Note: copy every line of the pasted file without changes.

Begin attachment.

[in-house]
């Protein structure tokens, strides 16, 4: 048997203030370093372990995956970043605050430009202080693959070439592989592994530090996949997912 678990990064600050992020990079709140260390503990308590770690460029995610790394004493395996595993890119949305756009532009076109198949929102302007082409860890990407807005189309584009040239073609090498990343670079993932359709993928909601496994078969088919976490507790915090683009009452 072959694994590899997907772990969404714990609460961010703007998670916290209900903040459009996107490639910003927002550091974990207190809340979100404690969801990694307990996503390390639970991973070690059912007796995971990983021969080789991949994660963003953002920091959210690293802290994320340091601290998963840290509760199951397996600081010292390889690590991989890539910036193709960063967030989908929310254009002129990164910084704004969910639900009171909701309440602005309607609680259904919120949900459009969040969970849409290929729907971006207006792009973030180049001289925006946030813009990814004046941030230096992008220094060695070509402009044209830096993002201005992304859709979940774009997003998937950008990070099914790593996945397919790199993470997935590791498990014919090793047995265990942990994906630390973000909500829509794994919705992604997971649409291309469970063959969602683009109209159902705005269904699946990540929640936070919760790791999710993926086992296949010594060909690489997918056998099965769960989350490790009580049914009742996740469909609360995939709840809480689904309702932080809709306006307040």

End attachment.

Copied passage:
[in-house]
């Protein structure tokens, strides 16, 4: 048997203030370093372990995956970043605050430009202080693959070439592989592994530090996949997912 678990990064600050992020990079709140260390503990308590770690460029995610790394004493395996595993890119949305756009532009076109198949929102302007082409860890990407807005189309584009040239073609090498990343670079993932359709993928909601496994078969088919976490507790915090683009009452 072959694994590899997907772990969404714990609460961010703007998670916290209900903040459009996107490639910003927002550091974990207190809340979100404690969801990694307990996503390390639970991973070690059912007796995971990983021969080789991949994660963003953002920091959210690293802290994320340091601290998963840290509760199951397996600081010292390889690590991989890539910036193709960063967030989908929310254009002129990164910084704004969910639900009171909701309440602005309607609680259904919120949900459009969040969970849409290929729907971006207006792009973030180049001289925006946030813009990814004046941030230096992008220094060695070509402009044209830096993002201005992304859709979940774009997003998937950008990070099914790593996945397919790199993470997935590791498990014919090793047995265990942990994906630390973000909500829509794994919705992604997971649409291309469970063959969602683009109209159902705005269904699946990540929640936070919760790791999710993926086992296949010594060909690489997918056998099965769960989350490790009580049914009742996740469909609360995939709840809480689904309702932080809709306006307040």